My inspiration for my sketches of that [dress] were Anna Nicole and Jessica Rabbit, and it was like Anna Nicole [Smith] was right there [on the red carpet]. … Things like that are a reminder that you can be confident and sexy and wear whatever the fuck you want to wear, and who gives a shit what anyone else says or thinks? She’s sort of that vehicle for people, I think. And it’s really cool to be a part of. I mean, the whole reason I started even making clothes was for my best friend Grant, who was plus-sized. I had to make clothes for him because there weren’t any clothes that fit our themed parties [from] Savers, where we’d go shopping.

Man, I miss Savers.


I know. RIP. I went home [to Little Rock] during the first year [I lived in L.A.], and it was right before they closed. That is so sad, because literally Savers is what helped an entire four years of us building and making clothes. That’s how I learned to deconstruct and recreate, and we had the best hookup at Savers. We’d fill up whole buggies and they would literally charge us $5. It was the best thing that ever happened to the House of Avalon, and really to Little Rock at that point. Everyone would go to Savers, and it became our thing. It’s really hard to thrift in L.A.; it’s the worst. It’s so terrible. You go in there and you’re looking at stuff that you know back home would be like $2, and they want $45 for a T-shirt. It’s ridiculous.

What has been the most fulfilling aspect of your in your work with Lizzo and her team?

I get excited about live performances, and really about her concert stuff, when it comes to design, because that’s when real impact happens. … When people come to her live shows, they’re not on their phones, they’re actually living life. To actually be a part of something like that, where it’s a shared experience, is kind of in the same philosophy that Keith [Haring] had about bringing art to the public and making it more accessible, and reachable, and not being snooty, and not [confining] the conversation of art within the art world, but giving it to everyone. And it’s the same thing with her live performances and anything that we do in front of an audience. … When I look back at old Madonna tours, or old Janet Jackson tours, or Michael Jackson tours, [those were moments] where people had a shared experience and love of music, and that sort of vibe is high art. … That’s what really gets me excited and keeps me trekking forward and pushing myself to go further.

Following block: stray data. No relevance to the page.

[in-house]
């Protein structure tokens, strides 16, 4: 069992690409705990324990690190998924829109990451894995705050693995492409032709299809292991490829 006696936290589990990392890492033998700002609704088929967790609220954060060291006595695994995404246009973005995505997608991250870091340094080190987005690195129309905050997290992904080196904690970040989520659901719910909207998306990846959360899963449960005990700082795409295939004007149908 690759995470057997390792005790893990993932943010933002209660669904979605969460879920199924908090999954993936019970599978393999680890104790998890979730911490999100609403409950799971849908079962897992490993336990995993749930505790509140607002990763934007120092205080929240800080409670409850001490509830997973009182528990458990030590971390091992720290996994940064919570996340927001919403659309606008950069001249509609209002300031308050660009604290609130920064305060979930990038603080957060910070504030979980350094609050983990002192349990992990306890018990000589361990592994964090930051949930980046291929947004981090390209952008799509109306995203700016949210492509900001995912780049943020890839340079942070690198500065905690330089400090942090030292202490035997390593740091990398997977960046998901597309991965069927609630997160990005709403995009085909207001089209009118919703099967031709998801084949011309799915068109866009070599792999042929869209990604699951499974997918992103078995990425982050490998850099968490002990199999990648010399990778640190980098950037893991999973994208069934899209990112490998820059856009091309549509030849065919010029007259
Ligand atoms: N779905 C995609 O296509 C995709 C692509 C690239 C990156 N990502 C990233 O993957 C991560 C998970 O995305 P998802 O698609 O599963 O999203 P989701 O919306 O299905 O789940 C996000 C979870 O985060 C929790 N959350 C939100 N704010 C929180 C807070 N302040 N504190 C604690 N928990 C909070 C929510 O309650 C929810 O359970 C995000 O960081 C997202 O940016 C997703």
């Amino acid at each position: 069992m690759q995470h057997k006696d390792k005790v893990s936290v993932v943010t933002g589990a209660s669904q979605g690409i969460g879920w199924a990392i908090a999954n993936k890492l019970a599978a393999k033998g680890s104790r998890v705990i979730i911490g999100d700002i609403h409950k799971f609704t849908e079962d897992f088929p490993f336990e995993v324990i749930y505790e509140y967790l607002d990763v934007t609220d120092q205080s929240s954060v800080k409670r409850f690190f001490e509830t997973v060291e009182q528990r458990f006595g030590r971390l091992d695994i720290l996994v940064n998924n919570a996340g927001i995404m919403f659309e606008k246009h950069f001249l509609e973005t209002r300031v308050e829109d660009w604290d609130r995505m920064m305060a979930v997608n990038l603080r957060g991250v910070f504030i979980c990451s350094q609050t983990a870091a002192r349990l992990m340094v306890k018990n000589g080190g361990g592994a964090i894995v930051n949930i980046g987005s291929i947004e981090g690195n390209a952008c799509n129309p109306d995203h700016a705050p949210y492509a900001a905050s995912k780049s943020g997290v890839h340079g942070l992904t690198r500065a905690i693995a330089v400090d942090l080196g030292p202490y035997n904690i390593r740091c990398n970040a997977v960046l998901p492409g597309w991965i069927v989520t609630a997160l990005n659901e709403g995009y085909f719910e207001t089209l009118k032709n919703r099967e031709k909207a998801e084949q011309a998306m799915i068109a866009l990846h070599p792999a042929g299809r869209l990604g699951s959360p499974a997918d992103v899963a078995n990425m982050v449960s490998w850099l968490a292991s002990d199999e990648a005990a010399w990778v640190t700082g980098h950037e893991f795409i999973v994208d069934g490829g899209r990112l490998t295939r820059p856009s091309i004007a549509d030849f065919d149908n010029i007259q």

Do you have any advice for other creative people who dream of getting a larger platform for their work?

Follow your intuition, and don’t box yourself into a certain creative category. If you’re creative, you’ll make ways to adapt to whatever is thrown your way. Don’t limit yourself to being one thing, because creativity isn’t one thing. It’s everything. Just play, have fun, make sure it makes you happy, laugh. Maybe I’ll just quote Kacey Musgraves: Follow your own arrow, wherever it may point, because that’s really what it is. I never thought I’d be in this position, but here I am. I’ve done everything under the sun, and I feel like if you’re a creative, you’ve got to just float with what the world and the universe gives you. You can adapt. And even though it may not be exactly what you want, as long as you’re having fun while you do it in the moment, don’t judge where you are or what it is. Just keep going.

Name: Marko Monroe

Hometown: Little Rock

Age: 30

Instagram handle: @marko_monroe

Inspirations: Keith Haring, Jean Paul Gaultier, “the original Franco Moschino,” Ann Hamilton, “pop culture in general,” Madonna, Dolly Parton and “all the greats.”